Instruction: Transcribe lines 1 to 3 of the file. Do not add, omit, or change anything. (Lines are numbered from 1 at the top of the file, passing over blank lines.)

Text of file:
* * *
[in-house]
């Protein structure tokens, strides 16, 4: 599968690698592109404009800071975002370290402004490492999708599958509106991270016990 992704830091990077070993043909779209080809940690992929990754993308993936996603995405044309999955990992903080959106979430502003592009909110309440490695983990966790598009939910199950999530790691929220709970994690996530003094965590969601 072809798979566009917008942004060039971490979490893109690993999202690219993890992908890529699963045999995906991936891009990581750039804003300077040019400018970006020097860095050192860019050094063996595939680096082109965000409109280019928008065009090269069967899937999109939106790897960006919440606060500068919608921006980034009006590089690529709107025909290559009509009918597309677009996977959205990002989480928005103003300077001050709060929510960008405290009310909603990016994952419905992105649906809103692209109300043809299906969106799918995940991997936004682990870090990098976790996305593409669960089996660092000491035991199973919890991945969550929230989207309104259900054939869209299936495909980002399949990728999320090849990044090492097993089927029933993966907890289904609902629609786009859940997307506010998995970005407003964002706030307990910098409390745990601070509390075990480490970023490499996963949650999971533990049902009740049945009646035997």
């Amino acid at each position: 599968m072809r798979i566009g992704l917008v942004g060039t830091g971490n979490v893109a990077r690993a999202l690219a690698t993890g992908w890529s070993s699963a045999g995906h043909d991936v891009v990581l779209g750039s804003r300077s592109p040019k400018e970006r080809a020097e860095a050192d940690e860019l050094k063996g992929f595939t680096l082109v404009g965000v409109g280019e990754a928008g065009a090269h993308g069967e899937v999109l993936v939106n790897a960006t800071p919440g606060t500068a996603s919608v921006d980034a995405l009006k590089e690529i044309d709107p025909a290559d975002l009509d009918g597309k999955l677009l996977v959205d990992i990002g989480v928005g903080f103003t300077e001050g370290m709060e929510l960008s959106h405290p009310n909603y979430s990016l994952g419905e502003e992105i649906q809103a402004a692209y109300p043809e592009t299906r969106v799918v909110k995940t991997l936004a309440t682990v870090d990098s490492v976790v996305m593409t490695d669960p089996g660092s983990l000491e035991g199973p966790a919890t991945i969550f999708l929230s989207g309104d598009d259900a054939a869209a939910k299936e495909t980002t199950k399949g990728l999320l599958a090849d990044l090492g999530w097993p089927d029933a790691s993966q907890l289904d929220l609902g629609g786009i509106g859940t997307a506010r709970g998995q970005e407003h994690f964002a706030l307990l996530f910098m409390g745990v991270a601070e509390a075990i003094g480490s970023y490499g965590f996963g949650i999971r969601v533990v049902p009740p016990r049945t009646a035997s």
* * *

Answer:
[in-house]
């Protein structure tokens, strides 16, 4: 599968690698592109404009800071975002370290402004490492999708599958509106991270016990 992704830091990077070993043909779209080809940690992929990754993308993936996603995405044309999955990992903080959106979430502003592009909110309440490695983990966790598009939910199950999530790691929220709970994690996530003094965590969601 072809798979566009917008942004060039971490979490893109690993999202690219993890992908890529699963045999995906991936891009990581750039804003300077040019400018970006020097860095050192860019050094063996595939680096082109965000409109280019928008065009090269069967899937999109939106790897960006919440606060500068919608921006980034009006590089690529709107025909290559009509009918597309677009996977959205990002989480928005103003300077001050709060929510960008405290009310909603990016994952419905992105649906809103692209109300043809299906969106799918995940991997936004682990870090990098976790996305593409669960089996660092000491035991199973919890991945969550929230989207309104259900054939869209299936495909980002399949990728999320090849990044090492097993089927029933993966907890289904609902629609786009859940997307506010998995970005407003964002706030307990910098409390745990601070509390075990480490970023490499996963949650999971533990049902009740049945009646035997």
């Amino acid at each position: 599968m072809r798979i566009g992704l917008v942004g060039t830091g971490n979490v893109a990077r690993a999202l690219a690698t993890g992908w890529s070993s699963a045999g995906h043909d991936v891009v990581l779209g750039s804003r300077s592109p040019k400018e970006r080809a020097e860095a050192d940690e860019l050094k063996g992929f595939t680096l082109v404009g965000v409109g280019e990754a928008g065009a090269h993308g069967e899937v999109l993936v939106n790897a960006t800071p919440g606060t500068a996603s919608v921006d980034a995405l009006k590089e690529i044309d709107p025909a290559d975002l009509d009918g597309k999955l677009l996977v959205d990992i990002g989480v928005g903080f103003t300077e001050g370290m709060e929510l960008s959106h405290p009310n909603y979430s990016l994952g419905e502003e992105i649906q809103a402004a692209y109300p043809e592009t299906r969106v799918v909110k995940t991997l936004a309440t682990v870090d990098s490492v976790v996305m593409t490695d669960p089996g660092s983990l000491e035991g199973p966790a919890t991945i969550f999708l929230s989207g309104d598009d259900a054939a869209a939910k299936e495909t980002t199950k399949g990728l999320l599958a090849d990044l090492g999530w097993p089927d029933a790691s993966q907890l289904d929220l609902g629609g786009i509106g859940t997307a506010r709970g998995q970005e407003h994690f964002a706030l307990l996530f910098m409390g745990v991270a601070e509390a075990i003094g480490s970023y490499g965590f996963g949650i999971r969601v533990v049902p009740p016990r049945t009646a035997s």